Lapham, Sandra C, Deborah A Cohen, Bing Han, Stephanie Williamson, Kelly R Evenson, Thomas L McKenzie, Amy Hillier, and Phillip Ward. 2016. “How important is perception of safety to park use? A four-city survey.” Urban Studies 53(12).
Cannuscio, CC, A Hillier, A Karpyn, and K Glanz. 2014. “The social dynamics of healthy food shopping and store choice in an urban environment.” Social Science and Medicine 122.
Mayer, Victoria L, Amy Hillier, Marcus A Bachhuber, Judith A Long. 2014. “Food Insecurity, Neighborhood Food Access, and Food Assistance in Philadelphia.” Journal of Urban Health 91(6).
Harry J. Holzer
Professor of Public Policy, McCourt School of Public Policy at Georgetown
Harry J. Holzer is a Professor of Public Policy in the McCourt School of Public Policy at Georgetown University. He is also an Institute Fellow at the American Institutes for Research. Since receiving his Ph.D. in economics from Harvard in 1983, Holzer has also served as a Professor of Economics at Michigan State University, the Chief Economist of the U.S. Department of Labor (in the Clinton Administration), and an Institute Fellow at the Urban Institute. He has been the co-founder and co-director of the Georgetown Center on Poverty, Inequality, and Public Policy. He serves on the Board of Directors of the National Skills Coalition and the Economic Mobility Corporation. Holzer has authored or edited eleven books and has published several dozen articles in peer-reviewed journals, focusing mostly on the low-wage labor market. His policy interests include workforce development, EEO and affirmative action, the Earned Income Tax Credit, Pell Grant reform, immigration reform, and removing barriers to work for ex-offenders.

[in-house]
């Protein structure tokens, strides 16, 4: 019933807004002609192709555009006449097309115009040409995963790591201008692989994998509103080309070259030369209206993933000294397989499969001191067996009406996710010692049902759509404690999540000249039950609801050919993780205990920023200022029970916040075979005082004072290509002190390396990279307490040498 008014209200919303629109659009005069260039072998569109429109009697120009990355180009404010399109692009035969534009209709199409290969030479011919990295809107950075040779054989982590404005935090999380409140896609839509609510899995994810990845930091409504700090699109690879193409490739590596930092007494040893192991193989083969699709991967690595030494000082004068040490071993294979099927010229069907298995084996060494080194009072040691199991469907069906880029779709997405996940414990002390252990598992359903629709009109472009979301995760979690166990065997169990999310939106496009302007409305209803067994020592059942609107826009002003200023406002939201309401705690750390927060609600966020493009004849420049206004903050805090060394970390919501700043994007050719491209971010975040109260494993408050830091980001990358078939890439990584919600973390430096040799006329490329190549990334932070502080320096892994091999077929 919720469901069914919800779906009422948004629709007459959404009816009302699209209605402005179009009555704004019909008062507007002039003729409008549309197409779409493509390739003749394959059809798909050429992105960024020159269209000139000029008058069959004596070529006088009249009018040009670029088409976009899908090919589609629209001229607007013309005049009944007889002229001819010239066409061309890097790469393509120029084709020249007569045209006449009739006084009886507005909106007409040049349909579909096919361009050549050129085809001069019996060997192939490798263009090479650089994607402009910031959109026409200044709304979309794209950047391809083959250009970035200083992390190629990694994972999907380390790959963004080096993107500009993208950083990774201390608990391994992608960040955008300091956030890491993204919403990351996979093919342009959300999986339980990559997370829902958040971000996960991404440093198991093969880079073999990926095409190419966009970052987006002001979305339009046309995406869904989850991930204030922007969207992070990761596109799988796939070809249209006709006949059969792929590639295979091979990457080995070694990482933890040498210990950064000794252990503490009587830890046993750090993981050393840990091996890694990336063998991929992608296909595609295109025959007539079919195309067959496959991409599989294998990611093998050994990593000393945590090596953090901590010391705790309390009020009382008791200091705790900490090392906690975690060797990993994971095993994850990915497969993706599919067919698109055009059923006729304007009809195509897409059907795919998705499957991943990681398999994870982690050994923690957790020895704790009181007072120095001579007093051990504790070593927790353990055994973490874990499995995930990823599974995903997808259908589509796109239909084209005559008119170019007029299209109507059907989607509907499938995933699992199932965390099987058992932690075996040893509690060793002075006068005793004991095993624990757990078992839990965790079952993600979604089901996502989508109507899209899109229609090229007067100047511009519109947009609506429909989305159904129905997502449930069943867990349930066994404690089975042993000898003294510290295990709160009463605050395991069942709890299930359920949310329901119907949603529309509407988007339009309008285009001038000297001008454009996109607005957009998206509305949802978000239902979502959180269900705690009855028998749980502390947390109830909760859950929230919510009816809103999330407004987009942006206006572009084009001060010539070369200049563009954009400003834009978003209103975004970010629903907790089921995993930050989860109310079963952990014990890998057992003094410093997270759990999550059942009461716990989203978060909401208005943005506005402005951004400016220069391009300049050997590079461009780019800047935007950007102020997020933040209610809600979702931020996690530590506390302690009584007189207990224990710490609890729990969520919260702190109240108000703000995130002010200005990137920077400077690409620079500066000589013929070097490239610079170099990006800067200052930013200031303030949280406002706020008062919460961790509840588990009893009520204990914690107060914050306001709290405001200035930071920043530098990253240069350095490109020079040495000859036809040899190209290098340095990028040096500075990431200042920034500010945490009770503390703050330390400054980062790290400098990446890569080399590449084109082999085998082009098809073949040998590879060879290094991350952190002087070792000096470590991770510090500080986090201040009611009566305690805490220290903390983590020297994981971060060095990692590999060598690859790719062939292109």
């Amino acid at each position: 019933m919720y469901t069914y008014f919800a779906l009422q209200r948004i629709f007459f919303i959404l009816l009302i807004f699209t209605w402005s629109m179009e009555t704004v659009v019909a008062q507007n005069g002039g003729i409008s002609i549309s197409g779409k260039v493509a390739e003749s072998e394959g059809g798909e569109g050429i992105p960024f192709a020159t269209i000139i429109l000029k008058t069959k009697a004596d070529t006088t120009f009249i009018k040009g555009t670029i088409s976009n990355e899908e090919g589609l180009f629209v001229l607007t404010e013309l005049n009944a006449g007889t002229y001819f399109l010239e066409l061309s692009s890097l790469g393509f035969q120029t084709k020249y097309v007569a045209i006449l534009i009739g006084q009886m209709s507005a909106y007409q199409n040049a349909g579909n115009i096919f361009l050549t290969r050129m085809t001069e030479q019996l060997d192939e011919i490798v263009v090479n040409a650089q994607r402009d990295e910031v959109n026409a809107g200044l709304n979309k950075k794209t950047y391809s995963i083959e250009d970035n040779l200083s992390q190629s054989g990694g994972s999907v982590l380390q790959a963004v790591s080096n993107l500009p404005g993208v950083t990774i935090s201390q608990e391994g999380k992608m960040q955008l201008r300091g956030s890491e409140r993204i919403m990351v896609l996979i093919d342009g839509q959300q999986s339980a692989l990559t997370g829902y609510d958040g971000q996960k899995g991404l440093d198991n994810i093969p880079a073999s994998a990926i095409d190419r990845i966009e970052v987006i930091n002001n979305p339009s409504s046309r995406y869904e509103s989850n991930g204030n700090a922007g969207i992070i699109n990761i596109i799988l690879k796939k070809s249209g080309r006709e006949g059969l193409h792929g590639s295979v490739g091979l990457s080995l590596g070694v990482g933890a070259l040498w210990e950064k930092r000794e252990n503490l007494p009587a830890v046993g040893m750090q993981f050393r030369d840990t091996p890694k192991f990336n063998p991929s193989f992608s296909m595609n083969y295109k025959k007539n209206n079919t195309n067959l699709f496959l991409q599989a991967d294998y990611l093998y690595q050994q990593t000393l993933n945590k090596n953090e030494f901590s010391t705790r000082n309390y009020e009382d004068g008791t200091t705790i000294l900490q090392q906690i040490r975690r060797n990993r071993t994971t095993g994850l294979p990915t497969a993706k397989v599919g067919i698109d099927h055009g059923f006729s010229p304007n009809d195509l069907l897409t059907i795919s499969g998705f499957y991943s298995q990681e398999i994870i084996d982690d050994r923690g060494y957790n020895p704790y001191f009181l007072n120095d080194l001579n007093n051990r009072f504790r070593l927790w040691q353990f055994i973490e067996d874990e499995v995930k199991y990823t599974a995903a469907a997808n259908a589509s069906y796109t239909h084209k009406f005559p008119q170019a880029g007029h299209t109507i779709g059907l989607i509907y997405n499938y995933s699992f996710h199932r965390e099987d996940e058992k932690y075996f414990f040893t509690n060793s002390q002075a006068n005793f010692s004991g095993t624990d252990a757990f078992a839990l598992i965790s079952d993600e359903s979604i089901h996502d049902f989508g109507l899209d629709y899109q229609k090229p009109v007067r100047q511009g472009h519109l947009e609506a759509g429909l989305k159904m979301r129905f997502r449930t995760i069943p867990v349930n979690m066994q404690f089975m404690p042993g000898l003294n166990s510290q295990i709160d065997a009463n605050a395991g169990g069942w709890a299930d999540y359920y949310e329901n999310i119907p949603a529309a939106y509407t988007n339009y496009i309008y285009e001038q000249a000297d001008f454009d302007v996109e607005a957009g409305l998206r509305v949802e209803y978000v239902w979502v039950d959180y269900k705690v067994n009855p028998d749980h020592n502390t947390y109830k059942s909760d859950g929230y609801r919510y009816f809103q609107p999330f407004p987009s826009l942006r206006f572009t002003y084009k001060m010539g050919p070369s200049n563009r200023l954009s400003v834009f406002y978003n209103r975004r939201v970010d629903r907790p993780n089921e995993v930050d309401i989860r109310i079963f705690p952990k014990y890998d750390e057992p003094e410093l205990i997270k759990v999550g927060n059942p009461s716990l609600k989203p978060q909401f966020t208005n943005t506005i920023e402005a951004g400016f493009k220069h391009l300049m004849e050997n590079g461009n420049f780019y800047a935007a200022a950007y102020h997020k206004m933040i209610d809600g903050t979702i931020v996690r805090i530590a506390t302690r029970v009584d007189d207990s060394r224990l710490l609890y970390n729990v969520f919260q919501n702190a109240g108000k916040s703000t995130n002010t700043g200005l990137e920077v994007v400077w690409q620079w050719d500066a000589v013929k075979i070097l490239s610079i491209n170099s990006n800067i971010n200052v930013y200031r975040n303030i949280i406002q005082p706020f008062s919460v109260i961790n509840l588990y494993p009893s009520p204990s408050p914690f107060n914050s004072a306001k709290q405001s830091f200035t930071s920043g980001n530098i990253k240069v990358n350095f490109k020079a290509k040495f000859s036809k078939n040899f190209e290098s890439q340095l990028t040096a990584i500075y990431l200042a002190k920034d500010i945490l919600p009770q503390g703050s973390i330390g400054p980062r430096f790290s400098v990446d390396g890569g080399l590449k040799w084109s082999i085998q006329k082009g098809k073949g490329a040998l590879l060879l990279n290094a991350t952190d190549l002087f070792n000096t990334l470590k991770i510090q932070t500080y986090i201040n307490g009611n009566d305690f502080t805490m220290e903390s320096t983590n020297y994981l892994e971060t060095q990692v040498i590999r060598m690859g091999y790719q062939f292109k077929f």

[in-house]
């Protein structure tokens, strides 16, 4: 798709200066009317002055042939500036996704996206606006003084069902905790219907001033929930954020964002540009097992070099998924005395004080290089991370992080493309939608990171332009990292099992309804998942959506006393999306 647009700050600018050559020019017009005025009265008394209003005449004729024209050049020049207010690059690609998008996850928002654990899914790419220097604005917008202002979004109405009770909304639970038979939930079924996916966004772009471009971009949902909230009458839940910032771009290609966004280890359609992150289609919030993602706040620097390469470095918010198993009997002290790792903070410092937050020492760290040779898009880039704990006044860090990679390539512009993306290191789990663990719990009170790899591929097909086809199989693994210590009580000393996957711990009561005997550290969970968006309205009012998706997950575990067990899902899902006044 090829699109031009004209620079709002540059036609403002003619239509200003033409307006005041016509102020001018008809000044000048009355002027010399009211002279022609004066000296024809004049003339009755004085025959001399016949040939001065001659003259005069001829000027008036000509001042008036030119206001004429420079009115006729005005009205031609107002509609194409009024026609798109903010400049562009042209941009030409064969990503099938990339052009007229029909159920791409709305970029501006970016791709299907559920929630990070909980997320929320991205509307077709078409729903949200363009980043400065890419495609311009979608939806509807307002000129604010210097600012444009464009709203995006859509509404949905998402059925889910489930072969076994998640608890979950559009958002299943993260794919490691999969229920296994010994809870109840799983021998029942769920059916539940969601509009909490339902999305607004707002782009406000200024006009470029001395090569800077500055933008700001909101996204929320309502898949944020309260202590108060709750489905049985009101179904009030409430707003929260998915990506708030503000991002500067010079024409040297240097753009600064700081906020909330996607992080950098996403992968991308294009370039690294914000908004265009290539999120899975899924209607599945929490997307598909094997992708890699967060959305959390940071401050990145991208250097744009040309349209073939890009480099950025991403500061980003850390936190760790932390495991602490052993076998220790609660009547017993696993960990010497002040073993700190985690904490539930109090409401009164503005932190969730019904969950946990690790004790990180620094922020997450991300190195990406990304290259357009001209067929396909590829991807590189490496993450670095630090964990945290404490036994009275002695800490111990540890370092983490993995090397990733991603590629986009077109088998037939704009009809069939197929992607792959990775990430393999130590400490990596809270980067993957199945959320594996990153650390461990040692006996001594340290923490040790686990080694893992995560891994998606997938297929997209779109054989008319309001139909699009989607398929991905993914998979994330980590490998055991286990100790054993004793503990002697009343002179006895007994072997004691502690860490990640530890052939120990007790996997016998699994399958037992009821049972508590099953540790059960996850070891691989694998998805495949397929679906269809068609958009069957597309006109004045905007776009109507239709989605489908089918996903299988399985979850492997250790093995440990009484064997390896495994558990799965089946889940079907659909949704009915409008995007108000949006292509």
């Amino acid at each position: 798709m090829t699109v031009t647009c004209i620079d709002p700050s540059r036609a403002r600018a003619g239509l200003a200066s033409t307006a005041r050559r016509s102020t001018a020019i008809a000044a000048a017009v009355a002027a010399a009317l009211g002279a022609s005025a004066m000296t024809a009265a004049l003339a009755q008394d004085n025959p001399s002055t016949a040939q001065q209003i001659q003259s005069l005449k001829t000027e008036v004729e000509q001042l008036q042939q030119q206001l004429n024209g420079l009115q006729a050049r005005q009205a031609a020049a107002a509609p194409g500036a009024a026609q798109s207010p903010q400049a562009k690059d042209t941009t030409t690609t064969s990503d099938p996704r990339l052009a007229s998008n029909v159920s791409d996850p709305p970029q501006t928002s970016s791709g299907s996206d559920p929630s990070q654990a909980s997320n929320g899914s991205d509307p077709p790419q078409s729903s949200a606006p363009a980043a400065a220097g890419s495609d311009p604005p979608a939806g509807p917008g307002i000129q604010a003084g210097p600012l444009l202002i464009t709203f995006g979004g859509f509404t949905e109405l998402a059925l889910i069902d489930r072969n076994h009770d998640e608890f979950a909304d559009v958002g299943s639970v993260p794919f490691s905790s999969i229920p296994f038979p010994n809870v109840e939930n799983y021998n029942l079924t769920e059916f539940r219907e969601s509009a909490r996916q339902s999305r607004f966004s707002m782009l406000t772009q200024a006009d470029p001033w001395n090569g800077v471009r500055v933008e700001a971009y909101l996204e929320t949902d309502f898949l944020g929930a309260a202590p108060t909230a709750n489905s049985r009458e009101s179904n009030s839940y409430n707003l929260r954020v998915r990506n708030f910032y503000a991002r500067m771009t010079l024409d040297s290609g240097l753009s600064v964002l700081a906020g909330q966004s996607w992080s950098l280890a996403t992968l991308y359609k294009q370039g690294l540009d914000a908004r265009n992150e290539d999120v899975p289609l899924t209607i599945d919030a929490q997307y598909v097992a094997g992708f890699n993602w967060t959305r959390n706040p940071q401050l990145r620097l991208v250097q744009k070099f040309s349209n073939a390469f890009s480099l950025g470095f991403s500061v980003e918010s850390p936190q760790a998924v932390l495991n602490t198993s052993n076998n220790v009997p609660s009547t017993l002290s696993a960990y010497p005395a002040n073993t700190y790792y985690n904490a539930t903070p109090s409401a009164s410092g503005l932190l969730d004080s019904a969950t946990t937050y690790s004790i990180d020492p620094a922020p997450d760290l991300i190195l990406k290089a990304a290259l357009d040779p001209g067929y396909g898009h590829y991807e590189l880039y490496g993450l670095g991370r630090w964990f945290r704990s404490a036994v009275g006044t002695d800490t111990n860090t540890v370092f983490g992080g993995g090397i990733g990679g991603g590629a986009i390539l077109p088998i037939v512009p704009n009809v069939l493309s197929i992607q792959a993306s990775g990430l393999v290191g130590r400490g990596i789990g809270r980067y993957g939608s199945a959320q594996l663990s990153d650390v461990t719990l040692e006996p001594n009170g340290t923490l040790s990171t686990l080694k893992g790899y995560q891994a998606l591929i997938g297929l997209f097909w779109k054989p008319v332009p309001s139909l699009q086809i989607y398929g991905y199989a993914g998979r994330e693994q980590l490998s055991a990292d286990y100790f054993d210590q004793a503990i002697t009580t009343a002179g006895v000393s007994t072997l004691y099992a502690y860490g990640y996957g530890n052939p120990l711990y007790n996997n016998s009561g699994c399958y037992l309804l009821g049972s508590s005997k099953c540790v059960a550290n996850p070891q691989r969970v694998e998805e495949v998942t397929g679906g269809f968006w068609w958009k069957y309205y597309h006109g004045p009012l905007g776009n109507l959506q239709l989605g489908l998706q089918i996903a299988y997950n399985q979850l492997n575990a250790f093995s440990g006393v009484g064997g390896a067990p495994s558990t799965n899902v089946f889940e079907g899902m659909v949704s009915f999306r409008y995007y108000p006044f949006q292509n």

Holzer, Harry J. and Sandy Baum. 2017. Making College Work: Pathways to Success for Disadvantaged Students. Brookings Press.
Holzer, Harry J. Julia Lane, David Rosenblum, and Fredrik Andersson. 2011. Where Are All the Good Jobs Going? New York: Russell Sage Foundation.
Edelman, Peter B., Harry J. Holzer, and Paul Offner. 2006. Reconnecting Disadvantaged Young Men. Washington, DC: The Urban Institute.
Andersson, Fredrik, Harry J. Holzer, and Julia Lane. 2005. Moving Up or Moving On: Who Advances in the Low-Wage Labor Market. Russell Sage Foundation.
Holzer, Harry J. 1999. What Employers Want: Job Prospects for Less-educated Workers. New York: Russell Sage Foundation.
Freeman, Richard B. and Harry J. Holzer, eds. 1986. The Black Youth Employment Crisis. Chicago: University of Chicago Press.
Mark Alan Hughes
Professor of Practice
Faculty Director, Kleinman Center for Energy Policy
Areas of Interest
Mark Alan Hughes is Professor of Practice in the School of Design and founding Faculty Director of Penn’s Kleinman Center for Energy Policy. He is also the founding Faculty Director of the Fels Policy Research Initiative in the School of Arts and Sciences, a Senior Fellow of the Wharton School’s Initiative for Global Environmental Leadership, and a Distinguished Scholar in Residence at Penn’s Fox Leadership Program. Hughes has published in the leading journals of economic geography, urban economics, political science, policy analysis, and won the National Planning Award for his research in city and regional planning. He was Chief Policy Adviser to Mayor Michael Nutter and the founding Director of Sustainability for the City of Philadelphia, where he led the creation of the city’s Greenworks Plan. He has designed and fielded national policy research projects in a variety of areas including the Bridges to Work program in transportation, the Transitional Work Corporation in job training and placement, the Campaign for Working Families in EITC participation, and the Energy Efficient Buildings Hub in regional economic development.